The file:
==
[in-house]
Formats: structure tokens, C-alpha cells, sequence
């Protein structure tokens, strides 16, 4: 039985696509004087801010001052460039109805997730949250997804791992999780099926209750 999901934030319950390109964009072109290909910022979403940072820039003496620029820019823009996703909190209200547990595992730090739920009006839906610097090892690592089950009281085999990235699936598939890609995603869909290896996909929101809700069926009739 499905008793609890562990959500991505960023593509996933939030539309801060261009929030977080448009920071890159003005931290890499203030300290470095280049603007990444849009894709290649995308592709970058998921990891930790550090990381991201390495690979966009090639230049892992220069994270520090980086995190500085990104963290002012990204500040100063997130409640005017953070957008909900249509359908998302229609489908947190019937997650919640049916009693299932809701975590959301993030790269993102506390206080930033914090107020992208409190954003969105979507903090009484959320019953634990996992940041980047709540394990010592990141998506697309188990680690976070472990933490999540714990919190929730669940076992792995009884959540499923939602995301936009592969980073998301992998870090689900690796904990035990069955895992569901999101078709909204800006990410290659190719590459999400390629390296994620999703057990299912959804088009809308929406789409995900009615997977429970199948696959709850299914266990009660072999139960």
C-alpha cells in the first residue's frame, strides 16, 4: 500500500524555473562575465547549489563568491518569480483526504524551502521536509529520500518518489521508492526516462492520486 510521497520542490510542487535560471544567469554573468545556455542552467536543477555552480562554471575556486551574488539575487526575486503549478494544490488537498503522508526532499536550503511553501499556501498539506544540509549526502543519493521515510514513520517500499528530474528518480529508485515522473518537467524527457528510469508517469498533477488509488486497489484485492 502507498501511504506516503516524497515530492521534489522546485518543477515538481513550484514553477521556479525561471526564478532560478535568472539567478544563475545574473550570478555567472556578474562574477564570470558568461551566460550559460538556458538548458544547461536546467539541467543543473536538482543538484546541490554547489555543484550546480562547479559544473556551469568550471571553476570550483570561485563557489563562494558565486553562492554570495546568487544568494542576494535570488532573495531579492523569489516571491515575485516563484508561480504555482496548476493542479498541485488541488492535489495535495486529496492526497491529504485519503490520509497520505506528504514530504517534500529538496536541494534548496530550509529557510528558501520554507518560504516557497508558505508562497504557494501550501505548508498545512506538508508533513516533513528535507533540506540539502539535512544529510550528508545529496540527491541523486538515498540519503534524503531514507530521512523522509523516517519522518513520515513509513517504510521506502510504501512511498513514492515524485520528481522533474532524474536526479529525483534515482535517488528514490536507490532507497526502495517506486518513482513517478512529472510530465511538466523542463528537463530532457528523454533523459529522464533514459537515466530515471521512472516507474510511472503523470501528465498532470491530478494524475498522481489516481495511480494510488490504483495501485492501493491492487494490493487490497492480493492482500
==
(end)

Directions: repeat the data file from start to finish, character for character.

[in-house]
Formats: structure tokens, C-alpha cells, sequence
């Protein structure tokens, strides 16, 4: 039985696509004087801010001052460039109805997730949250997804791992999780099926209750 999901934030319950390109964009072109290909910022979403940072820039003496620029820019823009996703909190209200547990595992730090739920009006839906610097090892690592089950009281085999990235699936598939890609995603869909290896996909929101809700069926009739 499905008793609890562990959500991505960023593509996933939030539309801060261009929030977080448009920071890159003005931290890499203030300290470095280049603007990444849009894709290649995308592709970058998921990891930790550090990381991201390495690979966009090639230049892992220069994270520090980086995190500085990104963290002012990204500040100063997130409640005017953070957008909900249509359908998302229609489908947190019937997650919640049916009693299932809701975590959301993030790269993102506390206080930033914090107020992208409190954003969105979507903090009484959320019953634990996992940041980047709540394990010592990141998506697309188990680690976070472990933490999540714990919190929730669940076992792995009884959540499923939602995301936009592969980073998301992998870090689900690796904990035990069955895992569901999101078709909204800006990410290659190719590459999400390629390296994620999703057990299912959804088009809308929406789409995900009615997977429970199948696959709850299914266990009660072999139960």
C-alpha cells in the first residue's frame, strides 16, 4: 500500500524555473562575465547549489563568491518569480483526504524551502521536509529520500518518489521508492526516462492520486 510521497520542490510542487535560471544567469554573468545556455542552467536543477555552480562554471575556486551574488539575487526575486503549478494544490488537498503522508526532499536550503511553501499556501498539506544540509549526502543519493521515510514513520517500499528530474528518480529508485515522473518537467524527457528510469508517469498533477488509488486497489484485492 502507498501511504506516503516524497515530492521534489522546485518543477515538481513550484514553477521556479525561471526564478532560478535568472539567478544563475545574473550570478555567472556578474562574477564570470558568461551566460550559460538556458538548458544547461536546467539541467543543473536538482543538484546541490554547489555543484550546480562547479559544473556551469568550471571553476570550483570561485563557489563562494558565486553562492554570495546568487544568494542576494535570488532573495531579492523569489516571491515575485516563484508561480504555482496548476493542479498541485488541488492535489495535495486529496492526497491529504485519503490520509497520505506528504514530504517534500529538496536541494534548496530550509529557510528558501520554507518560504516557497508558505508562497504557494501550501505548508498545512506538508508533513516533513528535507533540506540539502539535512544529510550528508545529496540527491541523486538515498540519503534524503531514507530521512523522509523516517519522518513520515513509513517504510521506502510504501512511498513514492515524485520528481522533474532524474536526479529525483534515482535517488528514490536507490532507497526502495517506486518513482513517478512529472510530465511538466523542463528537463530532457528523454533523459529522464533514459537515466530515471521512472516507474510511472503523470501528465498532470491530478494524475498522481489516481495511480494510488490504483495501485492501493491492487494490493487490497492480493492482500